The different world of John Hancock

Readers of this blog, visitors to our site and all our clients know that Stealing Share develops brands that are a reflection of the audience. That’s how you build preference.

The shocking thing to us is how few brands actually practice that. Most brand messaging – or just messaging in general – is either identical to the competition or about the brand itself, or both. That’s the single biggest reason why there is stagnation in most markets.

Therefore, there’s always a bit of elation when a brand actually practices the art of having a brand face, who customers believes they are when they use the brand.

Even though it doesn’t go far enough (more on that later), the new ad campaign for John Hancock does it right. The campaign, with the heading of “Different World, Different Approach,” actually considers who the target audience has become.

One of the spots features a variety of couples getting married, including interracial and same-sex couples. That ad is nice, but the one tilted “CEO” is the winner.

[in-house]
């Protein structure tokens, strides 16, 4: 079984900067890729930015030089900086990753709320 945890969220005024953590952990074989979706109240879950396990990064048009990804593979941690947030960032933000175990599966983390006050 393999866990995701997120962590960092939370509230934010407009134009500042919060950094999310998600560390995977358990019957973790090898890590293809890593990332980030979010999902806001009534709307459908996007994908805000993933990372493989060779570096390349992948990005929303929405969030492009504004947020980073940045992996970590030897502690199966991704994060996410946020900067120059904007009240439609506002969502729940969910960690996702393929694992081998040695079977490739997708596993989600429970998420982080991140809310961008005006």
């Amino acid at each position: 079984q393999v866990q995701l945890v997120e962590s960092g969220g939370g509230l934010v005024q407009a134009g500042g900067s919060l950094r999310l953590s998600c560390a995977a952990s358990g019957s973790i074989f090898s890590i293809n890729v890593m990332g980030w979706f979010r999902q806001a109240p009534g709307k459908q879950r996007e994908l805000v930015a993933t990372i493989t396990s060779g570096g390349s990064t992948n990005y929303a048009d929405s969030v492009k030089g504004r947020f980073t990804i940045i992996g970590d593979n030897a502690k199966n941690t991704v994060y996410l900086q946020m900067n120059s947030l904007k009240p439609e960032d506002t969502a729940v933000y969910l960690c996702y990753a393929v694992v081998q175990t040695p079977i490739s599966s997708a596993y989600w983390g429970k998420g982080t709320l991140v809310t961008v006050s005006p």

It works because the hallway of past CEOs represents the old way of doing business. In an indirect way, it positions John Hancock against the competition. When the young Hispanic woman walks past the row of profiles, we know it is a different world – a direct reflection of the world we live in today.

The brand of John Hancock needs to make the next step.

Kudos to John Hancock and its ad agency, Hill Holiday, for this campaign. The campaign is terrific, but here’s the problem. The brand is still the same. This is just an advertising campaign. It does not signify a radical shift with the brand. It may be a different world, but it’s the same old John Hancock.